Recently in Fair Ground Category


H2Ope for Haiti

By Ms.Gourmet on February 22, 2010 8:45 PM
After the terrifying earthquake that struck Haiti I too was left feeling overwhelmed by the sheer enormity of the tragedy. Soon after the disaster I read about a first-hand account over on Jeanne's blog of a qualified Boeing 747 pilot who had flown a relief flight to Haiti after the earthquake.

Rather than 'stand idly by as others suffered' Jeanne of Cook Sister and Between Hemispheres decided to organise her efforts and resources and is currently co-ordinating H2Ope for Haiti in conjunction with BloggerAid to raise funds for Concern Worldwide. Jeanne selected Concern Worldwide because of its long track record and quick response after the quake to provide clean drinking water and water purification tablets. This non-governmental international humanitarian organisation founded in 1968 works tirelessly in an attempt to reduce and eliminate extreme poverty in the world's poorest countries.

UN Photo/Logan Abass The United Nations

Taking Care of Hearts!

By Ms.Gourmet on February 14, 2010 12:06 AM
Rather than give you a wonderful, rich, decadent dessert this Valentines Day I wanted to share with you this inspiring TED talk that Jamie Oliver gave recently about changing the food landscape in America.


You say tomato, I say tadam

By Ms.Gourmet on September 14, 2009 10:19 PM
Almost six months ago we said farewell to tomatoes and began to welcome Autumn's rich bounty. Although I enjoy what the colder months have to offer I really do miss my tomatoes. During the winter months I improvise here and there with Italian tinned tomatoes and sun dried tomatoes. But you and I both know that nothing compares to a sun blushed, vine ripened tomato. Well let me qualify that, nothing compares to a Mediterranean sun blushed tomato.


One of the first things I will do when I get to Malta this Sunday (after greeting my family of course) will be to make myself some ħobz biz zeit  with Maltese bread and some sun kissed tomatoes - simple, honest, uncomplicated peasant food at it's best!


Yesterday we finally got around to planting our precious tomato seeds. Because I am leaving this Saturday I have left my budding seedlings in the care of my gorgeous neighbour Lanie. Upon my return home we should have enough seedlings so to ensure us a constant supply of plump, red, juicy tomatoes throughout the summer months here in Melbourne.



What's been happening in the Agrarian Kitchen

By Ms.Gourmet on June 1, 2009 7:39 AM
Back in March I introduced you to the Agrarian Kitchen - a sustainable farm based cooking school in Tasmania. The other day I asked Séverine if she could update my readers as to what has been happening in and out of the kitchen. I suggest you go pop the kettle on and make a cup of tea as this post is a little longer than usual, but one well worth reading!

It has been five months since Rodney and I first opened the Agrarian Kitchen cooking school in Tasmania and it has been very full on for both of us.  So many things have happened that we can't believe nearly half the year has already passed us by.

The cooking classes have been a great success so far with many return guests already attending more classes.  We have had extremely positive feedback from everyone and at the end of each class Rod and I read through our guests' comments in our guestbook with utter excitement.  We just want everyone to have a great experience with us and it's always nice to read the beautiful comments left by all. It makes all our hard work worthwhile and reassures us that our dream to give people a wonderful and different experience was not a crazy idea as some first told us.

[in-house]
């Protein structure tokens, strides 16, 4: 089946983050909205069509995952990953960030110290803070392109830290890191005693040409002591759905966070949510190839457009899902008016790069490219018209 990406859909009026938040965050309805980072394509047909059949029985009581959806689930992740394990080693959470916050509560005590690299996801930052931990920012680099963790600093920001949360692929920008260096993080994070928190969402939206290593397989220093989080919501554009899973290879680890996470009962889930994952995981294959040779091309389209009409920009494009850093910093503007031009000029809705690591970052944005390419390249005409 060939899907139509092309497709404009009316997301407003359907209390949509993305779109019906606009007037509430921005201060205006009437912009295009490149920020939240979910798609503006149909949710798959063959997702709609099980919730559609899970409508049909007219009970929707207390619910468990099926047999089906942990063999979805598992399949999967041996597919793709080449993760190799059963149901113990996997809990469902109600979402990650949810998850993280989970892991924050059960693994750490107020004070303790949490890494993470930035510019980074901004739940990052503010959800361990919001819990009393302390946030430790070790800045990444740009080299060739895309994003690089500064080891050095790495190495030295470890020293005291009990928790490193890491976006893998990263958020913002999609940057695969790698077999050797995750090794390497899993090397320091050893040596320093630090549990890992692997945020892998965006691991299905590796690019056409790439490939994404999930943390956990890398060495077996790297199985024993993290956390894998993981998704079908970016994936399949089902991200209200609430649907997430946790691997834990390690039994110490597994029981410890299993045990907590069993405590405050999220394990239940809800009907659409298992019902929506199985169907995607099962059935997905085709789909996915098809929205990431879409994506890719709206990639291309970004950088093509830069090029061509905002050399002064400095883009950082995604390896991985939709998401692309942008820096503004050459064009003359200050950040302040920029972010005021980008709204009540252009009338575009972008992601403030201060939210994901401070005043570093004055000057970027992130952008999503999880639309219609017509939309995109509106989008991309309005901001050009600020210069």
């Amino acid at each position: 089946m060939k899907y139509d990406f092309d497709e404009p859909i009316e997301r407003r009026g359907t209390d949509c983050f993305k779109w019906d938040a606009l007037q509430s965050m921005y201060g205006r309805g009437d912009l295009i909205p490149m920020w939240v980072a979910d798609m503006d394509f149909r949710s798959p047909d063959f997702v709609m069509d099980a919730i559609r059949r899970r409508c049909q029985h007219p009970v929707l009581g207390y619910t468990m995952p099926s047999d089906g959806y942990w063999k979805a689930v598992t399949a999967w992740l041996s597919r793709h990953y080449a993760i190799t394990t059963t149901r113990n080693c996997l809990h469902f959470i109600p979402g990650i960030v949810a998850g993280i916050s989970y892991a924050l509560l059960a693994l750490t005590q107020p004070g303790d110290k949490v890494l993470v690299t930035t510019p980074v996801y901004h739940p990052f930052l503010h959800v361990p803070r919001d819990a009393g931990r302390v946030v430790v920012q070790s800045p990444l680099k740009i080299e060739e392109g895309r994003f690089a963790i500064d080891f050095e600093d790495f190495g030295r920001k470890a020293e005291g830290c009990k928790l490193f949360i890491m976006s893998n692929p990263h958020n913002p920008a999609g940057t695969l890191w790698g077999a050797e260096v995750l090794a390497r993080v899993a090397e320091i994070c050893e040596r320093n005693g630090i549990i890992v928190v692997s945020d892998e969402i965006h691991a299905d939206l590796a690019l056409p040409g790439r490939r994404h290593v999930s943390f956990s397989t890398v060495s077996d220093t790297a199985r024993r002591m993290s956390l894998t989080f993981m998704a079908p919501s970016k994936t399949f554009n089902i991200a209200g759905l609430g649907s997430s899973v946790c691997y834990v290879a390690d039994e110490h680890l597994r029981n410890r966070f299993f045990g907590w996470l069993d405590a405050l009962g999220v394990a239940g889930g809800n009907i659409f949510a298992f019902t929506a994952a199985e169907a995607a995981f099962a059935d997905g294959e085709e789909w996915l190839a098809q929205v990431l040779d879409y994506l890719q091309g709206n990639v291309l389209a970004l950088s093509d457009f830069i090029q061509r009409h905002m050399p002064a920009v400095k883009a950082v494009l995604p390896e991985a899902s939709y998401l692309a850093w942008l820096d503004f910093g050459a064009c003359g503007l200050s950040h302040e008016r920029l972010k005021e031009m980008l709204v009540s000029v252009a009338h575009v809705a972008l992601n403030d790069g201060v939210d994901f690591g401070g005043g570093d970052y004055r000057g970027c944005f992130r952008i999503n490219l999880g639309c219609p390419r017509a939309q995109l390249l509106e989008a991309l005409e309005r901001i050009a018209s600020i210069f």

Rodney's birthday was in February and because he had never really had a proper 'birthday bash' I thought it was time for me to finally organise a big party now that we lived on our dream property and had the space to entertain as madly as we wanted.  We ended up with 45 guests from Sydney and Tasmania. Lee Christmas, our friend and butcher who raises rare breed Wessex Saddleback pigs and teaches our 'Whole Hog Masterclass' brought a lamb as a gift and our friends at the Two Metre Tall Company gave Rod a keg of their fine hand brewed ale. You can imagine how delighted all the boys were, especially those from Sydney to have a keg of fine hand brewed ale at their disposal all day and night!  Rodney and our best friend, Luke, cooked a feast and roasted the lamb in our newly built wood-fired oven. 

The delicious potato rolls that Rod and Luke made and cooked in the wood-fired oven were also a hit with our friends. Roasted potatoes and a selection of lettuces from our garden also accompanied the dinner. Baby Carrots, zucchini, beans and Rod's aioli started the day off with a bang.  We were so excited to be able to use all our own grown produce for the party. To top it all off our friend and teacher of our 'Pastry Masterclass', Alistair Wise, made Rod a Chocolate Deux Mille Feuille cake. Rod and Luke also made a strawberry mascarpone cake for the birthday cake and gorgeous rhubarb and rose petal fizz which everyone still talks about.

Photos - Luke Burgess (2009).


Kitchen Garden Foundation

By Ms.Gourmet on April 9, 2009 8:20 AM
My parents live on a 40 acre farm in Kyneton, which is an hour drive from Melbourne. Kyneton is one of those gorgeous historic gold rush towns located on the Campaspe River. Despite living in the inner city of Melbourne my children are farmers at heart. I have my parents to thank for that because come Easter holidays, long weekends or term break the children love nothing more than to jump into their overalls, slap on a pair of gumboots and go farming with Nanna and Nunno.

From an early age Hoover and Fussy have been fortunate enough to be exposed to farm life. They understand that the meat they eat comes from a cow, pig or rabbit. They have helped my dad make kilos of homemade sausages over the years, and have also helped my mum make bread, pasta and cheese. They both boast to their friends that their veggie patch is in fact the largest and that they are friends with a herd of cows and have recently acquired (thanks to my dad) a pet alpaca called 'Big Boy'.


Saħħa Tadam - Goodbye Tomatoes

By Ms.Gourmet on March 27, 2009 7:51 AM
Without a doubt autumn would have to be my favourite season of the year. I love that we still have sunshine and moderately warm days. I also love watching the trees change as they prepare for the inevitable cold of winter. I love long afternoon walks by the river with the children. I enjoy treading on fallen leaves and crunching them underfoot. I love how picturesque Daylesford is this time of year and try to visit at least once during the autumn months, especially when the Swiss Italian Festa is on.